|Publication number||US8096024 B2|
|Application number||US 12/190,647|
|Publication date||17 Jan 2012|
|Filing date||13 Aug 2008|
|Priority date||13 Aug 2008|
|Also published as||CA2733011A1, CA2733011C, US20100037436, WO2010019436A1|
|Publication number||12190647, 190647, US 8096024 B2, US 8096024B2, US-B2-8096024, US8096024 B2, US8096024B2|
|Inventors||Rory S. Smith, Chi Phan, Alan M. Parker|
|Original Assignee||Thyssenkrupp Elevator Capital Corporation|
|Export Citation||BiBTeX, EndNote, RefMan|
|Patent Citations (53), Non-Patent Citations (2), Referenced by (6), Classifications (8), Legal Events (3)|
|External Links: USPTO, USPTO Assignment, Espacenet|
An elevator is a hoisting and lowering mechanism equipped with a car or platform which moves in guides in a vertical direction. Traction elevator systems typically include a cab, a counterweight, one or more ropes interconnecting the cab and counterweight, a traction sheave to move the rope(s), and a motor to rotate the traction sheave. Elevator ropes conventionally comprise laid or twisted steel wire and the sheave is formed of cast iron.
Electric elevators are suspended and moved by a series of pulleys (sheaves) and cables (ropes). In a typical arrangement, a wire rope is reeved over a number of sheaves, terminating in a hitch on the top and bottom of the car. Care is typically taken during the installation to mount the various sheaves in the machine room or on the car in such a manner as to ensure only vertical strain is applied to the wire ropes terminating in hitches. This reduces metal fatigue on the wire rope that would occur if subjected to horizontal bending forces.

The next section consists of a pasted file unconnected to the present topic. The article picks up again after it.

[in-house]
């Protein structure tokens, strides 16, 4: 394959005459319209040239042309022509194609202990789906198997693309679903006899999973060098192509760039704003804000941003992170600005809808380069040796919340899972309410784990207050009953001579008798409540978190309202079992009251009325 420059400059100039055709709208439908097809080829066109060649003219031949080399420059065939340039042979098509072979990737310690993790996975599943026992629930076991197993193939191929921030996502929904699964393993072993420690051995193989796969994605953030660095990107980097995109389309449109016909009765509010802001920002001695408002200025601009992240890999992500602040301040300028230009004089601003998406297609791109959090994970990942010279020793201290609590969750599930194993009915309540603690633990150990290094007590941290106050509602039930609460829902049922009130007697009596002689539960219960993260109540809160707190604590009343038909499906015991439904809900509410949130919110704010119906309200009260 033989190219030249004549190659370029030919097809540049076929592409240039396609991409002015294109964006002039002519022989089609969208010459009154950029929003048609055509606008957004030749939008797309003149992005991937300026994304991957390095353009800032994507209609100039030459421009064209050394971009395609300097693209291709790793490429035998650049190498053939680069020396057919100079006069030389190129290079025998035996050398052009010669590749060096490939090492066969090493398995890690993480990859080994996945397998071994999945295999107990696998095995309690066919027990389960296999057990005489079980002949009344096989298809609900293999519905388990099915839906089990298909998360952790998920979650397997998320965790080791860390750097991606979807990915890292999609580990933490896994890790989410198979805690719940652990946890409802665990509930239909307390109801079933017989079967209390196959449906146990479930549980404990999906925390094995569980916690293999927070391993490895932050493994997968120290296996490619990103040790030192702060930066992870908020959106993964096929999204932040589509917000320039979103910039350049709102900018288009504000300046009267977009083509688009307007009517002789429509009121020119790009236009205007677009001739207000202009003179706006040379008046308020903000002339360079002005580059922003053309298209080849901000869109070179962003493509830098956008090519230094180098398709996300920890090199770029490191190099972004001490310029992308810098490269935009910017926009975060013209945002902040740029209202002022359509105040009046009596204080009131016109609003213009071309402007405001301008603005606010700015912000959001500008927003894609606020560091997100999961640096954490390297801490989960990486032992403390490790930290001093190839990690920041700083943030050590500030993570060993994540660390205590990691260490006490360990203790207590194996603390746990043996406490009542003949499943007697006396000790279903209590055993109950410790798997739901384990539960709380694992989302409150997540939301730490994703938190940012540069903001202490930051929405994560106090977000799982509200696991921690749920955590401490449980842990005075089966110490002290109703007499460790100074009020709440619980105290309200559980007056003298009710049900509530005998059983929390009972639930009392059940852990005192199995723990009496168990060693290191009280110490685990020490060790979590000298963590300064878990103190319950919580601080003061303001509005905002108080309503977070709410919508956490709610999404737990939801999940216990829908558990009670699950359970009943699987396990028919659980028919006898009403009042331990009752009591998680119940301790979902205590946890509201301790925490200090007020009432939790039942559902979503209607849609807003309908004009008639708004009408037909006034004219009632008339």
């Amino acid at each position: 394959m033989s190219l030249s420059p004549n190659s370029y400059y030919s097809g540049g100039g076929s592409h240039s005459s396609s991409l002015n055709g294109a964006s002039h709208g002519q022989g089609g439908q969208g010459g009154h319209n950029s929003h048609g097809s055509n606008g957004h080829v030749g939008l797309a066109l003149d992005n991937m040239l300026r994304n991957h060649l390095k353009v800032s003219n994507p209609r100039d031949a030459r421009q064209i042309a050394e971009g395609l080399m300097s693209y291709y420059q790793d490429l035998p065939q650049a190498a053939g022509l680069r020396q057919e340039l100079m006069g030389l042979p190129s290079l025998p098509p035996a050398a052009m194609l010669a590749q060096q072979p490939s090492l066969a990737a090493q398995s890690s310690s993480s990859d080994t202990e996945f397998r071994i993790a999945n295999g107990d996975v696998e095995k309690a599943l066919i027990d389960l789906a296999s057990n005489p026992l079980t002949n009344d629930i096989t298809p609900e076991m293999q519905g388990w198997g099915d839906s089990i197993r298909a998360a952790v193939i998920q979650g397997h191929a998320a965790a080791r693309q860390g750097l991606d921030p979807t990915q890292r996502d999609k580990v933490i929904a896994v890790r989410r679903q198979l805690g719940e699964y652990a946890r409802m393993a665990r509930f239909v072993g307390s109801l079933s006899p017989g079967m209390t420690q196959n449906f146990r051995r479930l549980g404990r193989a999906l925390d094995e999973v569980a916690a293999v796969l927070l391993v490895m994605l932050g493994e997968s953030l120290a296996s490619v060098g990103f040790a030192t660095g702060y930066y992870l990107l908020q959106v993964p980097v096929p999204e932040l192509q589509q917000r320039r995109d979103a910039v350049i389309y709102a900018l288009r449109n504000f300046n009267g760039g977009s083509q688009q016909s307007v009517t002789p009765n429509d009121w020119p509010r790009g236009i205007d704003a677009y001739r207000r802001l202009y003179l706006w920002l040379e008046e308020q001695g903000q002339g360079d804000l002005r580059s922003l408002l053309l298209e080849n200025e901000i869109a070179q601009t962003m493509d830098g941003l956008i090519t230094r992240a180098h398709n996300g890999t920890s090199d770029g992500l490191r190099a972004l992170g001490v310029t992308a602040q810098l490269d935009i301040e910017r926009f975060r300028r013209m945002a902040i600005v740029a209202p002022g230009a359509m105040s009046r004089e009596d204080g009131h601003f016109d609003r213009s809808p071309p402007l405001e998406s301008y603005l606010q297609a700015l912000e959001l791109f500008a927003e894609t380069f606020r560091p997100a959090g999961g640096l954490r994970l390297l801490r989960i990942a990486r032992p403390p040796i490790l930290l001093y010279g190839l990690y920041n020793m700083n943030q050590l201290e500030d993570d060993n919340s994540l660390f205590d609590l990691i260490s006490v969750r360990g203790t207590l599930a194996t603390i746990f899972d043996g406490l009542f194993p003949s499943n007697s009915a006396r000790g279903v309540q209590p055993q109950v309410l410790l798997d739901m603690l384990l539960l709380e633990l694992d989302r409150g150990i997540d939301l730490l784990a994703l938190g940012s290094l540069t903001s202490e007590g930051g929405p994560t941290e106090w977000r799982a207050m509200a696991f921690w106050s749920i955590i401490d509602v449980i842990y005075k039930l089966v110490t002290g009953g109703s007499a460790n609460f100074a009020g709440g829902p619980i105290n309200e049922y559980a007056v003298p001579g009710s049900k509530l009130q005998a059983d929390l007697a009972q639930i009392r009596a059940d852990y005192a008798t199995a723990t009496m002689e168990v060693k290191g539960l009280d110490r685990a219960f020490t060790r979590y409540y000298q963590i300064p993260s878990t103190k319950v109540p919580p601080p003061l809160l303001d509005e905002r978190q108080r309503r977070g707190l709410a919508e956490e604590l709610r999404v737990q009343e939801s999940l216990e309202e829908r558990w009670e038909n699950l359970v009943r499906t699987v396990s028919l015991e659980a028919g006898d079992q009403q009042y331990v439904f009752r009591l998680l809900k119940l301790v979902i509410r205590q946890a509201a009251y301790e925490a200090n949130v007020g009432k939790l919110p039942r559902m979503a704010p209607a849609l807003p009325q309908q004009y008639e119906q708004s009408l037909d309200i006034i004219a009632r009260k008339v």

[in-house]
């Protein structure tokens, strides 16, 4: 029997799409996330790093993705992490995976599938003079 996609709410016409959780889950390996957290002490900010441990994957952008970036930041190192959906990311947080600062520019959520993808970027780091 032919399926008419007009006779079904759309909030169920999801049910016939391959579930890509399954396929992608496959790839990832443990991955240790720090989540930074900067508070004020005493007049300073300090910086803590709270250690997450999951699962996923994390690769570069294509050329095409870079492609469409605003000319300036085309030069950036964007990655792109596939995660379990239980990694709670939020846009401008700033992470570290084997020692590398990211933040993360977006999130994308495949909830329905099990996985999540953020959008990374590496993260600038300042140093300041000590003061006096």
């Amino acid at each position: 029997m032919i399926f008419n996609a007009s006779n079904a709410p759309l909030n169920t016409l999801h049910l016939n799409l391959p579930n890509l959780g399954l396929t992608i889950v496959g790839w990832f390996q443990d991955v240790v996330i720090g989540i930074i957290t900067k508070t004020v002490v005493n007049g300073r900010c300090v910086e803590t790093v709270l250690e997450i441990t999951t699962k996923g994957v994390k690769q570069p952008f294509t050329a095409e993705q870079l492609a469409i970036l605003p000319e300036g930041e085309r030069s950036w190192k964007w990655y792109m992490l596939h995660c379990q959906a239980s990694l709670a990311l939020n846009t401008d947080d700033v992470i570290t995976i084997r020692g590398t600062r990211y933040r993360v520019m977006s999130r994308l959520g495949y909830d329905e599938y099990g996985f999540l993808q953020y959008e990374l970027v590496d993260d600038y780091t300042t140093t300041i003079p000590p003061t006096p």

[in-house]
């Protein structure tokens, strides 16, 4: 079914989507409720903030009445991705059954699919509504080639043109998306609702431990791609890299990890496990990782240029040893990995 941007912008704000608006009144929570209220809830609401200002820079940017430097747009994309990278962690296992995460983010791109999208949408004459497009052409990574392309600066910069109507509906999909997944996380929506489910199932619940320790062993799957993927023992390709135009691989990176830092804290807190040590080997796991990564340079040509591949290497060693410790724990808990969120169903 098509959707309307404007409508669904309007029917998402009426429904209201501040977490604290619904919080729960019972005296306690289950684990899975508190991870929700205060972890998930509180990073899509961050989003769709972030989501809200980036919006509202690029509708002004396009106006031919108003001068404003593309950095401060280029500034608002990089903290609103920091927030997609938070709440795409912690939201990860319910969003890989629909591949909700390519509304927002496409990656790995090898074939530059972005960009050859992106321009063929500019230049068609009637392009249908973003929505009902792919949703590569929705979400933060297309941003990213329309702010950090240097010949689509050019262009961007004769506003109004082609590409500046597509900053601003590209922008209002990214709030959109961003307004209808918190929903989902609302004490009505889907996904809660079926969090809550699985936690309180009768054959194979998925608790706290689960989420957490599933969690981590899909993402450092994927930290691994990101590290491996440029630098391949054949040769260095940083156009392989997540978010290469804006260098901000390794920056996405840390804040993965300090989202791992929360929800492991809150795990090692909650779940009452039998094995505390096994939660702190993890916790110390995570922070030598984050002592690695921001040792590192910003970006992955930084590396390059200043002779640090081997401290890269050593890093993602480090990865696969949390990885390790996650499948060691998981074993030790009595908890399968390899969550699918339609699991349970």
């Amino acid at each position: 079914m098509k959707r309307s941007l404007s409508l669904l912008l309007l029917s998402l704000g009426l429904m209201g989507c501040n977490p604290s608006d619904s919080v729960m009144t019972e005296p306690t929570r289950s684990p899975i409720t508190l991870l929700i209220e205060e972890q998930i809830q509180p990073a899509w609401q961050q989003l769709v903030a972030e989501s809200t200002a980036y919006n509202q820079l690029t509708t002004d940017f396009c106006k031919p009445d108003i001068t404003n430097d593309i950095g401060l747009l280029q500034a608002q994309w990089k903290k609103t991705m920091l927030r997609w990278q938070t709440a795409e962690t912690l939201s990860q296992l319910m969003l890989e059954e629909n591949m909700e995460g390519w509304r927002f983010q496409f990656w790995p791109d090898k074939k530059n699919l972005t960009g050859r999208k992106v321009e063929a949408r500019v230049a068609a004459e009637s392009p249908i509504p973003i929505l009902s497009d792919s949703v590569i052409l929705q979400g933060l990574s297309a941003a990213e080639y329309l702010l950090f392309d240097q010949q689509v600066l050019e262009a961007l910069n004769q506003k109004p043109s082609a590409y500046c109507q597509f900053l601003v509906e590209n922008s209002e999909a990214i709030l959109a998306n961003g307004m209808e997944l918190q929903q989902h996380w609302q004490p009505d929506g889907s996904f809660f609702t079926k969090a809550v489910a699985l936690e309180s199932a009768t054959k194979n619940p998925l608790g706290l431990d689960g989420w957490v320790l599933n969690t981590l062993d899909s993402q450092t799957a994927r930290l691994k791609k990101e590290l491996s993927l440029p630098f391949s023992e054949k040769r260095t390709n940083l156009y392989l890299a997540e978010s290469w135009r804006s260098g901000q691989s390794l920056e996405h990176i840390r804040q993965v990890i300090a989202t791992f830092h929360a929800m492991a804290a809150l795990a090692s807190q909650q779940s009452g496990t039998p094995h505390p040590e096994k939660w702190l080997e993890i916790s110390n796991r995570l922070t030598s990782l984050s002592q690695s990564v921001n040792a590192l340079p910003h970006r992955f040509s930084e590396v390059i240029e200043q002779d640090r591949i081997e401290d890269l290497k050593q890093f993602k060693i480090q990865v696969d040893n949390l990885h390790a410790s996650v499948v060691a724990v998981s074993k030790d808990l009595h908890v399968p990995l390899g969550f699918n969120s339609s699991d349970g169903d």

Tensile strength measures the stress required to pull something such as rope, wire, or a structural beam to the point where it breaks. It is an intensive property of the material. The tensile strength of a material is the maximum amount of tensile stress that it can be subjected to before failure. There are three typical definitions of tensile strength: (1) yield strength, which is the stress at which material strain changes from elastic deformation to plastic deformation, causing it to deform permanently; (2) ultimate strength, which is the maximum stress a material can withstand; and (3) breaking strength, which is the stress coordinate on the stress-strain curve at the point of rupture. The tensile strength of an elevator rope system is often at its weakest point at the termination of the elevator rope. The uniform forces on the rope along the wedge effectively lock the rope in the termination. As the rope tension increases, the differential compressive forces at the nose of the termination will also increase accordingly.
For example, a rope having a rated breaking strength of 25,000 lbs may be limited by the termination device, which may reduce the overall breaking strength of the system to a fraction of the percentage, such as 65% of the rope itself. According to the European code (EN81), the minimum required breaking strength of the termination is 85% of the full breaking strength of the rope. If the rope termination is only 65% of the breaking strength of the rope, the rope will have to be rated at a lower number to meet this requirement.